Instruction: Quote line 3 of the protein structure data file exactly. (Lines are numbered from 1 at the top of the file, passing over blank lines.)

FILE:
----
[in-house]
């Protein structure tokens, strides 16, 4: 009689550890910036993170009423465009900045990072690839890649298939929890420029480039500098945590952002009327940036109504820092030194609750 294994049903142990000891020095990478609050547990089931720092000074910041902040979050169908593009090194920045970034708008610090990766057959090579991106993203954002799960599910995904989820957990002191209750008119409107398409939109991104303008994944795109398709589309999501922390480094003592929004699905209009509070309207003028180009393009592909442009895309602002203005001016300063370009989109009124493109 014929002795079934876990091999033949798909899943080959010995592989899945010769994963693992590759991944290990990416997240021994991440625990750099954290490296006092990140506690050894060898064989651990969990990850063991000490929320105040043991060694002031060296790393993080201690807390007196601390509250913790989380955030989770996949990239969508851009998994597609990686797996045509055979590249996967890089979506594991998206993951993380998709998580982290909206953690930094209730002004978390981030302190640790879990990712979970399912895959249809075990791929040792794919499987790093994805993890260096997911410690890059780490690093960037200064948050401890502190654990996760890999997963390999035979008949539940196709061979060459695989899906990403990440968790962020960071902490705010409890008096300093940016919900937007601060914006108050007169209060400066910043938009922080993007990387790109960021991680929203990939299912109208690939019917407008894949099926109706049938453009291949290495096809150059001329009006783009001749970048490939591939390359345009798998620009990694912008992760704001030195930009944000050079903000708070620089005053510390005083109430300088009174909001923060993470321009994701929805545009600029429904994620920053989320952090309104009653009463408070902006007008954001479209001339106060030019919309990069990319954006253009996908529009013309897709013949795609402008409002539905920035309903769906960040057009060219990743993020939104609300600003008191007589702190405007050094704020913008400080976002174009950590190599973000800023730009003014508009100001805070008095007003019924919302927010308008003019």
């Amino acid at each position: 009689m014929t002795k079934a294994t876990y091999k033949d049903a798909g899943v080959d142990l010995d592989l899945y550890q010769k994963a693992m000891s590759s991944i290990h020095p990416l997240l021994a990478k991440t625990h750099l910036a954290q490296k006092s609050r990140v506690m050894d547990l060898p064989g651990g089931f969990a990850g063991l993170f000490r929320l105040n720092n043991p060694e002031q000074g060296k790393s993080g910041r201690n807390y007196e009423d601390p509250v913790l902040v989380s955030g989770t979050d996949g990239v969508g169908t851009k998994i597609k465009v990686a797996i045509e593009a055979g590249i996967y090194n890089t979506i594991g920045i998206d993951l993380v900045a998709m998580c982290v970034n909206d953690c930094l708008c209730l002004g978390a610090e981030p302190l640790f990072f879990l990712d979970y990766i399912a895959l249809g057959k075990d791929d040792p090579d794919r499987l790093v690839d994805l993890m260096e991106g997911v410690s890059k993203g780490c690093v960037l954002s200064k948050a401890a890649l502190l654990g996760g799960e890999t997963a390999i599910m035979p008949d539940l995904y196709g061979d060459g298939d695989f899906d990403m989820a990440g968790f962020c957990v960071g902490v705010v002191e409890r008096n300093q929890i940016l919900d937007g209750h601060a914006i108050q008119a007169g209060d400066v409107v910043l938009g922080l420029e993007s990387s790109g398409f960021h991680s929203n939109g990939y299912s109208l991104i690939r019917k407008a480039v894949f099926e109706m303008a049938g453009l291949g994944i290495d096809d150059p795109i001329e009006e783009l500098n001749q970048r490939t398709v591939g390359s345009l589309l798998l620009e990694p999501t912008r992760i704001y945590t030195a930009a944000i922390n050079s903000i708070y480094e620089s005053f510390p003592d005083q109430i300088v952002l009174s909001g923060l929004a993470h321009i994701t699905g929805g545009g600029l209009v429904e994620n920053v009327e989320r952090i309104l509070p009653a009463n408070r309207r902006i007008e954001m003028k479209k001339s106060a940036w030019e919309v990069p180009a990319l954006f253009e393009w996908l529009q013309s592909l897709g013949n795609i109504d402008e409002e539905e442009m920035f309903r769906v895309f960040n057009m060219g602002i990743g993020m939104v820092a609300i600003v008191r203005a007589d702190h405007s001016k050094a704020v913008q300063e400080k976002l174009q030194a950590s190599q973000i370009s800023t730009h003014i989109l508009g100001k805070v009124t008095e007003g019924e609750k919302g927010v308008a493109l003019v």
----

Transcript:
């Amino acid at each position: 009689m014929t002795k079934a294994t876990y091999k033949d049903a798909g899943v080959d142990l010995d592989l899945y550890q010769k994963a693992m000891s590759s991944i290990h020095p990416l997240l021994a990478k991440t625990h750099l910036a954290q490296k006092s609050r990140v506690m050894d547990l060898p064989g651990g089931f969990a990850g063991l993170f000490r929320l105040n720092n043991p060694e002031q000074g060296k790393s993080g910041r201690n807390y007196e009423d601390p509250v913790l902040v989380s955030g989770t979050d996949g990239v969508g169908t851009k998994i597609k465009v990686a797996i045509e593009a055979g590249i996967y090194n890089t979506i594991g920045i998206d993951l993380v900045a998709m998580c982290v970034n909206d953690c930094l708008c209730l002004g978390a610090e981030p302190l640790f990072f879990l990712d979970y990766i399912a895959l249809g057959k075990d791929d040792p090579d794919r499987l790093v690839d994805l993890m260096e991106g997911v410690s890059k993203g780490c690093v960037l954002s200064k948050a401890a890649l502190l654990g996760g799960e890999t997963a390999i599910m035979p008949d539940l995904y196709g061979d060459g298939d695989f899906d990403m989820a990440g968790f962020c957990v960071g902490v705010v002191e409890r008096n300093q929890i940016l919900d937007g209750h601060a914006i108050q008119a007169g209060d400066v409107v910043l938009g922080l420029e993007s990387s790109g398409f960021h991680s929203n939109g990939y299912s109208l991104i690939r019917k407008a480039v894949f099926e109706m303008a049938g453009l291949g994944i290495d096809d150059p795109i001329e009006e783009l500098n001749q970048r490939t398709v591939g390359s345009l589309l798998l620009e990694p999501t912008r992760i704001y945590t030195a930009a944000i922390n050079s903000i708070y480094e620089s005053f510390p003592d005083q109430i300088v952002l009174s909001g923060l929004a993470h321009i994701t699905g929805g545009g600029l209009v429904e994620n920053v009327e989320r952090i309104l509070p009653a009463n408070r309207r902006i007008e954001m003028k479209k001339s106060a940036w030019e919309v990069p180009a990319l954006f253009e393009w996908l529009q013309s592909l897709g013949n795609i109504d402008e409002e539905e442009m920035f309903r769906v895309f960040n057009m060219g602002i990743g993020m939104v820092a609300i600003v008191r203005a007589d702190h405007s001016k050094a704020v913008q300063e400080k976002l174009q030194a950590s190599q973000i370009s800023t730009h003014i989109l508009g100001k805070v009124t008095e007003g019924e609750k919302g927010v308008a493109l003019v």